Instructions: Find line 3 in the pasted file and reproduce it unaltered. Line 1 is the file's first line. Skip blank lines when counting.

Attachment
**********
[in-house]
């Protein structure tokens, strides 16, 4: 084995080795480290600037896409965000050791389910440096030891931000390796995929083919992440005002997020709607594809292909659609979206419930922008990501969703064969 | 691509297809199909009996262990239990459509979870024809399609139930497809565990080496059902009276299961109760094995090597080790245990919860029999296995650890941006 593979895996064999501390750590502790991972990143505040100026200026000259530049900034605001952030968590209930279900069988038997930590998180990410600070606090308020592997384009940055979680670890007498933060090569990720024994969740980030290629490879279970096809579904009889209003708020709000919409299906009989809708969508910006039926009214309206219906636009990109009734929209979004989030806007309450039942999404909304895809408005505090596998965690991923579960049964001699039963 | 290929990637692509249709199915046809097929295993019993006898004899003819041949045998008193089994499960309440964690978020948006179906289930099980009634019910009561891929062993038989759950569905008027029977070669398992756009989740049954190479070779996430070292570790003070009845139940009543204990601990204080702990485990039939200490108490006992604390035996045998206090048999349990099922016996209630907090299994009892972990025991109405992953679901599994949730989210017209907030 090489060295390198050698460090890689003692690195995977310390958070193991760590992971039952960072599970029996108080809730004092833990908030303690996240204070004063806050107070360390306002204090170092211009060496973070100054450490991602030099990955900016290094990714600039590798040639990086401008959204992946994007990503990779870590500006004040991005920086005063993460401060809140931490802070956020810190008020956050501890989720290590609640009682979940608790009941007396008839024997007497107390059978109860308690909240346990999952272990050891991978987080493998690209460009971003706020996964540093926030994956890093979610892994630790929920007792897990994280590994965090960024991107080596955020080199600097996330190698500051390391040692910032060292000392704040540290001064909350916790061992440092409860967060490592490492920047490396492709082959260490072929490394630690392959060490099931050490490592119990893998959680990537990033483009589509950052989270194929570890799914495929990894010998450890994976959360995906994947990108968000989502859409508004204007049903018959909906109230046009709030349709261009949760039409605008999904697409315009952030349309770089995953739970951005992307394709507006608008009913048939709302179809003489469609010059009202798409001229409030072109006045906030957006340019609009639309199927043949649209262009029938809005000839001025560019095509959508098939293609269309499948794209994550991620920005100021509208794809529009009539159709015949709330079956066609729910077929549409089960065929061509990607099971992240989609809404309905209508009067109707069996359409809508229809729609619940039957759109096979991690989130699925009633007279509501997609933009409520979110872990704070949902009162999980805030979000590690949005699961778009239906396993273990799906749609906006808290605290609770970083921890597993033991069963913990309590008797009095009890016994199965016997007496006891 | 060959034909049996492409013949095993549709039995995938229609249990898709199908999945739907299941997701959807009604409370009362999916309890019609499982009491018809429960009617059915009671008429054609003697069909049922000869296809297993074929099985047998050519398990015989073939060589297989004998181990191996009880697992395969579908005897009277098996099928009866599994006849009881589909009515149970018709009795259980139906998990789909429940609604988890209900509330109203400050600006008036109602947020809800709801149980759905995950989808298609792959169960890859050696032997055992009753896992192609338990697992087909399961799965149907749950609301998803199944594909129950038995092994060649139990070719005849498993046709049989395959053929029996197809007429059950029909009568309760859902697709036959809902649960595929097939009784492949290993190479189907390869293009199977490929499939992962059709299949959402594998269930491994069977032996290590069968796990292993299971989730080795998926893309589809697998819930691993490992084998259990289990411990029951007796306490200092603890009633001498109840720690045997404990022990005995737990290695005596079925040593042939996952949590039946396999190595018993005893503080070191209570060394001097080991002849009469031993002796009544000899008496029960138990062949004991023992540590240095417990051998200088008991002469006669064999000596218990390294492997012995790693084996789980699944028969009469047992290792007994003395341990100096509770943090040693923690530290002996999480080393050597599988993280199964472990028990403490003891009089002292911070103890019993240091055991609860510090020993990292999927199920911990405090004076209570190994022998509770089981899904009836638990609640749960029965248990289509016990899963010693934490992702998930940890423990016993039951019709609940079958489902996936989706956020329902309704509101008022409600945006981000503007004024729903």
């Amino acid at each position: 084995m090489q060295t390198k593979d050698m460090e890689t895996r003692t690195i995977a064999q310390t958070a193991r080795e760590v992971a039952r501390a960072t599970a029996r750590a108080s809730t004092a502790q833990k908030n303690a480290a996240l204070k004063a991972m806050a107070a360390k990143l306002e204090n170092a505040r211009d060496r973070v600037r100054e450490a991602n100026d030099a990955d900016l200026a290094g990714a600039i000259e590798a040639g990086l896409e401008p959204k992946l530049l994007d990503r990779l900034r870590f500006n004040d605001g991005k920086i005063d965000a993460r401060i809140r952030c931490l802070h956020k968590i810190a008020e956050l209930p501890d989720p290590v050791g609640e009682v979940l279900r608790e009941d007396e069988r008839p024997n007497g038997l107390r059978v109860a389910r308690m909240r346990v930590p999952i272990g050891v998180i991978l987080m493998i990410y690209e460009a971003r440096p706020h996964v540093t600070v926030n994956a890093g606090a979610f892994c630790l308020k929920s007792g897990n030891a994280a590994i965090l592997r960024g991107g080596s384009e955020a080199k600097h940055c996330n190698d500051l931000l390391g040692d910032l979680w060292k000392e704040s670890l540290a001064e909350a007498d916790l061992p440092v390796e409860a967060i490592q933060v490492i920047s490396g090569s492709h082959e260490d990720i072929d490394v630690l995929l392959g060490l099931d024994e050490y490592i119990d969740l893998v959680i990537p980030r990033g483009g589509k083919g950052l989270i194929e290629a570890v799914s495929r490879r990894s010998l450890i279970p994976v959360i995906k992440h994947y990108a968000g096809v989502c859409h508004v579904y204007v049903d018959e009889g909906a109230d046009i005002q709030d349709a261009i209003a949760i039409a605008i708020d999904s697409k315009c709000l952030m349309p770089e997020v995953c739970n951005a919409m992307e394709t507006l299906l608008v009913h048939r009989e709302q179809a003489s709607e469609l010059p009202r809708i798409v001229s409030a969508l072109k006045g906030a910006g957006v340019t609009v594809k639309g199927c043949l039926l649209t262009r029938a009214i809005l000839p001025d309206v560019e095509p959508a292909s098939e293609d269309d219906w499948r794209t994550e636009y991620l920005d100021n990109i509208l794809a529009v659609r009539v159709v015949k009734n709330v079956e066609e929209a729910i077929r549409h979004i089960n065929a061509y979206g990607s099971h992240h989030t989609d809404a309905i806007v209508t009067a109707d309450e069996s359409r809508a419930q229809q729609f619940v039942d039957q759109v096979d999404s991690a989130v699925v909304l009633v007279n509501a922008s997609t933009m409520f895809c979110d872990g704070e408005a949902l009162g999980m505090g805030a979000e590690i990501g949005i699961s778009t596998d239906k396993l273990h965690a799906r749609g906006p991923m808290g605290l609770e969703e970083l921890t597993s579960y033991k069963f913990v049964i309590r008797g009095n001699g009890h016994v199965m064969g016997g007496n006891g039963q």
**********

């Amino acid at each position: 084995m090489q060295t390198k593979d050698m460090e890689t895996r003692t690195i995977a064999q310390t958070a193991r080795e760590v992971a039952r501390a960072t599970a029996r750590a108080s809730t004092a502790q833990k908030n303690a480290a996240l204070k004063a991972m806050a107070a360390k990143l306002e204090n170092a505040r211009d060496r973070v600037r100054e450490a991602n100026d030099a990955d900016l200026a290094g990714a600039i000259e590798a040639g990086l896409e401008p959204k992946l530049l994007d990503r990779l900034r870590f500006n004040d605001g991005k920086i005063d965000a993460r401060i809140r952030c931490l802070h956020k968590i810190a008020e956050l209930p501890d989720p290590v050791g609640e009682v979940l279900r608790e009941d007396e069988r008839p024997n007497g038997l107390r059978v109860a389910r308690m909240r346990v930590p999952i272990g050891v998180i991978l987080m493998i990410y690209e460009a971003r440096p706020h996964v540093t600070v926030n994956a890093g606090a979610f892994c630790l308020k929920s007792g897990n030891a994280a590994i965090l592997r960024g991107g080596s384009e955020a080199k600097h940055c996330n190698d500051l931000l390391g040692d910032l979680w060292k000392e704040s670890l540290a001064e909350a007498d916790l061992p440092v390796e409860a967060i490592q933060v490492i920047s490396g090569s492709h082959e260490d990720i072929d490394v630690l995929l392959g060490l099931d024994e050490y490592i119990d969740l893998v959680i990537p980030r990033g483009g589509k083919g950052l989270i194929e290629a570890v799914s495929r490879r990894s010998l450890i279970p994976v959360i995906k992440h994947y990108a968000g096809v989502c859409h508004v579904y204007v049903d018959e009889g909906a109230d046009i005002q709030d349709a261009i209003a949760i039409a605008i708020d999904s697409k315009c709000l952030m349309p770089e997020v995953c739970n951005a919409m992307e394709t507006l299906l608008v009913h048939r009989e709302q179809a003489s709607e469609l010059p009202r809708i798409v001229s409030a969508l072109k006045g906030a910006g957006v340019t609009v594809k639309g199927c043949l039926l649209t262009r029938a009214i809005l000839p001025d309206v560019e095509p959508a292909s098939e293609d269309d219906w499948r794209t994550e636009y991620l920005d100021n990109i509208l794809a529009v659609r009539v159709v015949k009734n709330v079956e066609e929209a729910i077929r549409h979004i089960n065929a061509y979206g990607s099971h992240h989030t989609d809404a309905i806007v209508t009067a109707d309450e069996s359409r809508a419930q229809q729609f619940v039942d039957q759109v096979d999404s991690a989130v699925v909304l009633v007279n509501a922008s997609t933009m409520f895809c979110d872990g704070e408005a949902l009162g999980m505090g805030a979000e590690i990501g949005i699961s778009t596998d239906k396993l273990h965690a799906r749609g906006p991923m808290g605290l609770e969703e970083l921890t597993s579960y033991k069963f913990v049964i309590r008797g009095n001699g009890h016994v199965m064969g016997g007496n006891g039963q």